I was a very needy child. This didn't come through in vocal calls for attention or from desperate waves of tears. Rather, my neediness did and still does stem from a hunger for validation. I wanted to do things but I wanted people to see me doing them or to be recognized for them without having to beg. This proved to be a problem because what I was interested in deep down was not something most of my family cared for. That thing, of course, was writing, and my uncle inspired me to write by doing something very simple.
I wasn't that child who wrote fun little stories or bravely wrote whatever they wanted. I kept my ideas to myself and resigned myself to a position as a spectator and reader as opposed to a creator. I wasn't sure how to ask for what I needed at the time because I was in nowhere near the place where I could understand it.
I wasn't sure how to ask for what I needed at the time because I was in nowhere near the place where I could understand it.
One day, out of nowhere, my uncle changed everything. He didn't take me to a museum, or give me a classic book, or give me a long drawn out speech. What he did was much simpler. He offered me his ears, and no, not in the Van Gogh sense. He told me simply, as I held my blank, black marble notebook, that if I wrote something he would listen.
For the first time in ever, I felt like I had an audience, like my writing existed outside of my brain and heart. It became more real and less solitary for me in a single moment. I was excited to get started because I wanted to read him something before I went to bed that night. I simply couldn't imagine missing this opportunity because I didn't know if it'd ever come again.
It became more real and less solitary for me in a single moment. I was excited to get started because I wanted to read him something before I went to bed that night.
I ran with whatever came to my mind, as children should do. My main character was, of course, a girl. For reasons I can't remember, this young lady had to go on a quest. She quickly assembled a group through her travels and continued on her way to the destination that I forgot. The story probably wasn't super coherent or complex. The romance progressed way too fast and was far from realistic. I mean, the main character and her love interest cuddled on one of the first nights of the adventure. But none of that matters. What matters is that I flexed my creative muscles, and let myself be free, doing what even adults are afraid to do.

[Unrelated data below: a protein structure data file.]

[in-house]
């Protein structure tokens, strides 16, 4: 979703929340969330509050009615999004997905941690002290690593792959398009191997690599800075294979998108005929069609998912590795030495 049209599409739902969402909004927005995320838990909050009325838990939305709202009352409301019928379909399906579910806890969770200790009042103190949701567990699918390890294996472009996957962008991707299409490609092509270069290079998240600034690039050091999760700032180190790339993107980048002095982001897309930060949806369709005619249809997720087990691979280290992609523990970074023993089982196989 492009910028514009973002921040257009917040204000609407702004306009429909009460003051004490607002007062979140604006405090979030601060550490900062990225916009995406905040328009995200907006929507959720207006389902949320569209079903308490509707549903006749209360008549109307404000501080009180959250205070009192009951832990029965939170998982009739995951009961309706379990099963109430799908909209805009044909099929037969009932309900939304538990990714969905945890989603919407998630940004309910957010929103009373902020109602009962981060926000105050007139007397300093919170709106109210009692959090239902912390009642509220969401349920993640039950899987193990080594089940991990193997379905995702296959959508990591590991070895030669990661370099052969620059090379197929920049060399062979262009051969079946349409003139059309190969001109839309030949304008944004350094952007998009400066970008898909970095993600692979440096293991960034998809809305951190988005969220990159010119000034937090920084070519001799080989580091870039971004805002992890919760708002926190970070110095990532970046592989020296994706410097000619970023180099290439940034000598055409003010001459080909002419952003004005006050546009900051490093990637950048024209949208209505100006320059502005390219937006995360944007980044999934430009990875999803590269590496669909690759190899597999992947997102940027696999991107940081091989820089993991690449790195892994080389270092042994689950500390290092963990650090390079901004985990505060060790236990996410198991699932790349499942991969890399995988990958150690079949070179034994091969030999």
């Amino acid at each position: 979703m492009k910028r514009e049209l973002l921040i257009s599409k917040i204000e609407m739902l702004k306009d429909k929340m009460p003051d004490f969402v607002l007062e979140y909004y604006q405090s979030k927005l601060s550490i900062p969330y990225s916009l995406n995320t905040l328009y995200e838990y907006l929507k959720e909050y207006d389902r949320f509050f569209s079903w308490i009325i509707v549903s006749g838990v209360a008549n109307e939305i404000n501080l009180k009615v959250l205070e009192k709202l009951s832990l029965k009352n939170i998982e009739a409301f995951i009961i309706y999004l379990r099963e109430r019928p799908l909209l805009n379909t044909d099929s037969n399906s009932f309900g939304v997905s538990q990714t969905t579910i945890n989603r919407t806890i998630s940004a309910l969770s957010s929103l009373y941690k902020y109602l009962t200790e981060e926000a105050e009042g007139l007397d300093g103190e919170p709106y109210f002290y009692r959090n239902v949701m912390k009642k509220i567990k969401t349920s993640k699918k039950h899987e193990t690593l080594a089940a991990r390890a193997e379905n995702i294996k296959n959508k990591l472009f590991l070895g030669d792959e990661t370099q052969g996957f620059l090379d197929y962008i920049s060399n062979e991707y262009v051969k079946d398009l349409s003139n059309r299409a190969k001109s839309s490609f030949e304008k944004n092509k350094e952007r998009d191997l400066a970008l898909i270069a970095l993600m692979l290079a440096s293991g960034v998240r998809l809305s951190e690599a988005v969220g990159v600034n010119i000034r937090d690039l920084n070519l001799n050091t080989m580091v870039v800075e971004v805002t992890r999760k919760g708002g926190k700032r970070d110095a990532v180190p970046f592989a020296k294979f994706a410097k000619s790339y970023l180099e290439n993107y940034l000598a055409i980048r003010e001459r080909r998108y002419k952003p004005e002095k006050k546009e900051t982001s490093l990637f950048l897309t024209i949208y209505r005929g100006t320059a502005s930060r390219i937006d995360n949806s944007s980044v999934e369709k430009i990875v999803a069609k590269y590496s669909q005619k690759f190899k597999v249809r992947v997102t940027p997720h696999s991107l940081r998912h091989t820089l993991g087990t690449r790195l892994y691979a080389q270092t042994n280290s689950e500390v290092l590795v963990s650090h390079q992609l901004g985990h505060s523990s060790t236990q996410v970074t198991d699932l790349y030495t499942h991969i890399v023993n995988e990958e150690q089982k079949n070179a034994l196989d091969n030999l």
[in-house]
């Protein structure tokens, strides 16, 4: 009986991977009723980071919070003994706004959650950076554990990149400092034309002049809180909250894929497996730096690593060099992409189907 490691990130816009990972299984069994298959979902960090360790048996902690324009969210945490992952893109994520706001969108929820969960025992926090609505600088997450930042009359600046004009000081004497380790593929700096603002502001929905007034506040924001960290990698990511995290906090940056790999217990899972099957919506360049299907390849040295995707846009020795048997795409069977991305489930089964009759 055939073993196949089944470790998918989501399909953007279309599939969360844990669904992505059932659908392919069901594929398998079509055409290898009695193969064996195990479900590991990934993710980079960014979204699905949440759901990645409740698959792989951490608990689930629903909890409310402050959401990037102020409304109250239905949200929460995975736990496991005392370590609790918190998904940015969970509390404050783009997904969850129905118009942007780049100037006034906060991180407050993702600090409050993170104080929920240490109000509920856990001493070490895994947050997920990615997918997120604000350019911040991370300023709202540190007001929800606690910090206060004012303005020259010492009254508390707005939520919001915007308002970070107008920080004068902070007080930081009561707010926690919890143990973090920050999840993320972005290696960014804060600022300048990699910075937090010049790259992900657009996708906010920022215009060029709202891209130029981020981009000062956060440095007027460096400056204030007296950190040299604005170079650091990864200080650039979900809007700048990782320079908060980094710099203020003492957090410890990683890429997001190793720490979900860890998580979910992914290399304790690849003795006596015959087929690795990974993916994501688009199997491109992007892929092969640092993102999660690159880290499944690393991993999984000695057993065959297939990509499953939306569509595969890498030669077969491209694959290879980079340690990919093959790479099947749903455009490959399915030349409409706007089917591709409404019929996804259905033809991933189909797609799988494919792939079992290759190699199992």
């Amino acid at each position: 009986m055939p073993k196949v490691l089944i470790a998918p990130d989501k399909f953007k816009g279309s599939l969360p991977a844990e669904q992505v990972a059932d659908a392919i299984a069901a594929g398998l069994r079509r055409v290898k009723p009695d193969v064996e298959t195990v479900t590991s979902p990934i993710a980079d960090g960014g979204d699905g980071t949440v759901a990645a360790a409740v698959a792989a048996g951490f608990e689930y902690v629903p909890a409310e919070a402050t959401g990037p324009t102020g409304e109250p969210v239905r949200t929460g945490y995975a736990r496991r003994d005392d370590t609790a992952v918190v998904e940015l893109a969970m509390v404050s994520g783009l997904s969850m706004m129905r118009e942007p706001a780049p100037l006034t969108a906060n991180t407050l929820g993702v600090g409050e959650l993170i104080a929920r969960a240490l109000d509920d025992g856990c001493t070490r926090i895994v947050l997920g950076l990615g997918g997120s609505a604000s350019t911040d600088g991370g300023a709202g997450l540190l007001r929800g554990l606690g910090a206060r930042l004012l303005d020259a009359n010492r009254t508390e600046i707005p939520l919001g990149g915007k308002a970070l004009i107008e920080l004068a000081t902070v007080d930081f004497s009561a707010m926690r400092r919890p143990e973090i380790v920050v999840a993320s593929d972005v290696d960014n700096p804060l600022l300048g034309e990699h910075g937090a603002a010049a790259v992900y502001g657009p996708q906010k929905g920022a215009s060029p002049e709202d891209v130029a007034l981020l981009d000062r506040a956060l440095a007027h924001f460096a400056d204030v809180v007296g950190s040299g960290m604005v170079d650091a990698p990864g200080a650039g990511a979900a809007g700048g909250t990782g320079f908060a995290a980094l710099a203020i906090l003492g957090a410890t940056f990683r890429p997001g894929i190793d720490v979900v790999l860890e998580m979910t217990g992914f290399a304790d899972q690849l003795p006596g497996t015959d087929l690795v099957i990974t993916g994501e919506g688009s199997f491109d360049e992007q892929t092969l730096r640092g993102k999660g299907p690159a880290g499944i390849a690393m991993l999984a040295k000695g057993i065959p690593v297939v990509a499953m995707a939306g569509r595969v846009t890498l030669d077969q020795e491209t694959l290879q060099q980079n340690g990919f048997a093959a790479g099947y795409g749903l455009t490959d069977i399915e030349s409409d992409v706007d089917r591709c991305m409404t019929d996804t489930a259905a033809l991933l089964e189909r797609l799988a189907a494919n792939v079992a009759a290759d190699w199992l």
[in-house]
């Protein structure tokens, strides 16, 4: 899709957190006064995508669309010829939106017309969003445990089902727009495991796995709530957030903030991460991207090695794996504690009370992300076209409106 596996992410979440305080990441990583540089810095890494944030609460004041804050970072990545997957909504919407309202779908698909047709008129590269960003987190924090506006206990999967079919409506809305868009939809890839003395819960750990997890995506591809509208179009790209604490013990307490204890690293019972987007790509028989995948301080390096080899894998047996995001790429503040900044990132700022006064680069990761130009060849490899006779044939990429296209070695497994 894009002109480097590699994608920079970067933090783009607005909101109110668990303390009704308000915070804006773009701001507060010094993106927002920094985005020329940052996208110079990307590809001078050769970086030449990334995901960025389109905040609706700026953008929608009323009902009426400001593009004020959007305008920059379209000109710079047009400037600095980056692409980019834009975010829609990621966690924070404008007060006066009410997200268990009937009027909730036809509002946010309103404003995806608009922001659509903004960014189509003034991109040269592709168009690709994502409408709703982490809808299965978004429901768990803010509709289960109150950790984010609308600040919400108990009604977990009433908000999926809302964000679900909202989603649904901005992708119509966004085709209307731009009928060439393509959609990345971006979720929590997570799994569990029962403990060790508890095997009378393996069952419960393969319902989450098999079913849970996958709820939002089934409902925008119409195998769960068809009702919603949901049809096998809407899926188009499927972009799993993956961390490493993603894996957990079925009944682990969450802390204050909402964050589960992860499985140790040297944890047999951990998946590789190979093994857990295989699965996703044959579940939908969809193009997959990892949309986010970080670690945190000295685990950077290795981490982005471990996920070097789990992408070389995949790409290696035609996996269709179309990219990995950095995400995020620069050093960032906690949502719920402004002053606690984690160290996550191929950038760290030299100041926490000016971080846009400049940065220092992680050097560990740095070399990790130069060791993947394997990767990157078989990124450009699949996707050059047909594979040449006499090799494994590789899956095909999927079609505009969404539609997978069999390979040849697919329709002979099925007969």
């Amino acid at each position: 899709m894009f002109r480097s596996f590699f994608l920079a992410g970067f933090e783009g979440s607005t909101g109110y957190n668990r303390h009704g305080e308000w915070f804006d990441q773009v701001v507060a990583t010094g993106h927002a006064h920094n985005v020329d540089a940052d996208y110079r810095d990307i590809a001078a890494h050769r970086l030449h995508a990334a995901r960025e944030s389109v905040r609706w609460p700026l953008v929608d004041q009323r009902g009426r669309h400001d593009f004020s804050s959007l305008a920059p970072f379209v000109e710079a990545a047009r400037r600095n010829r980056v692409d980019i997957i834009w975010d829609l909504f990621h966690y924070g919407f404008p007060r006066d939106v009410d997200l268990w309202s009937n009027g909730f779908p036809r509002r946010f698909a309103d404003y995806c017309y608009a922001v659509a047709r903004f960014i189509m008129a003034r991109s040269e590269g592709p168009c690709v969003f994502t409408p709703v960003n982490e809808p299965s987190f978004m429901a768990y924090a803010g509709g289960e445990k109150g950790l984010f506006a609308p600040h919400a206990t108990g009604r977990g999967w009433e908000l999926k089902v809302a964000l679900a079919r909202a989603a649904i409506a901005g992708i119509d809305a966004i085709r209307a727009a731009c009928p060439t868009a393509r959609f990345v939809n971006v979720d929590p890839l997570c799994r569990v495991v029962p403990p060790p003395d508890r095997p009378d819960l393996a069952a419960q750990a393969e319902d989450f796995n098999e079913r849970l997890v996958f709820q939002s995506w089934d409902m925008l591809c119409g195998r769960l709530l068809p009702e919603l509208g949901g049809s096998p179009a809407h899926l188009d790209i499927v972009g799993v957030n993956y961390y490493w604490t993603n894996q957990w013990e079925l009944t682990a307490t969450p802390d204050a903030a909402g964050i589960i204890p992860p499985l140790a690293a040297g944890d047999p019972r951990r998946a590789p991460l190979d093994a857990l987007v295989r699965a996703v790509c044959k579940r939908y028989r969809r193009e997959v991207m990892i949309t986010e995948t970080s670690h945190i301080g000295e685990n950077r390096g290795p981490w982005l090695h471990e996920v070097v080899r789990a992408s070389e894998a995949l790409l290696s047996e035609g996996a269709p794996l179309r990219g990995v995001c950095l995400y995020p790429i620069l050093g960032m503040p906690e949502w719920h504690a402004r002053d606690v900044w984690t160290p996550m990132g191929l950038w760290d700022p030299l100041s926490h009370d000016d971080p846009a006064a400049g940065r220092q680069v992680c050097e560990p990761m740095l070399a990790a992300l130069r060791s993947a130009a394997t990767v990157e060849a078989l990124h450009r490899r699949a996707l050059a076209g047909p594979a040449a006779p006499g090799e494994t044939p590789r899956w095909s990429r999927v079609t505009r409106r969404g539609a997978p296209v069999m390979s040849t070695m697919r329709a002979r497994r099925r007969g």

I cleared my throat a dramatic number of times to emphasize the greatness of my upcoming performance as my uncle settled down for my reading. Within moments I ran him through the tale I'd concocted, which among many things included a wild-man character based on Robin Williams from Jumanji and a villain who was none other than the devil from Hell himself. He paid attention the whole time and honestly, I felt like such a star.
He paid attention the whole time and honestly, I felt like such a star.
Before I knew it, I was done reading. I looked to my uncle for his response and while I can't remember what he said or did, I know that it was positive and affirming. To be honest, we didn't keep up the tradition for very long. A few months, let alone a year or two, is all it takes for a kid to become jaded. It also didn't help that I didn't live with my uncle. But in the end, it wasn't necessarily a bad thing.
I don't think my uncle ever intended to remain my audience for life, because, eventually, even good things come to an end. I think he wanted to do little more than just get me started, to show me that writing could be fun. I continued the story, without my uncle listening to me. The characters' personalities became a bit more real, the plot was less jumbled, and the romance even became less cheesy. I created something that was my own and I was proud of it.
I created something that was my own and I was proud of it.
My uncle gave me so much and I intend to pass it on. We can't just hold the good we get in life. We need to pass it on. I want to do what my uncle did for me for someone else, whether it be one of my little brothers, or my little sister, or one of my cousins. I don't want to waste my life trying to come up with perfect, grand gestures when I can be doing simple, small gestures that make just as much of a difference.
Image: Facebook/Jayson Flores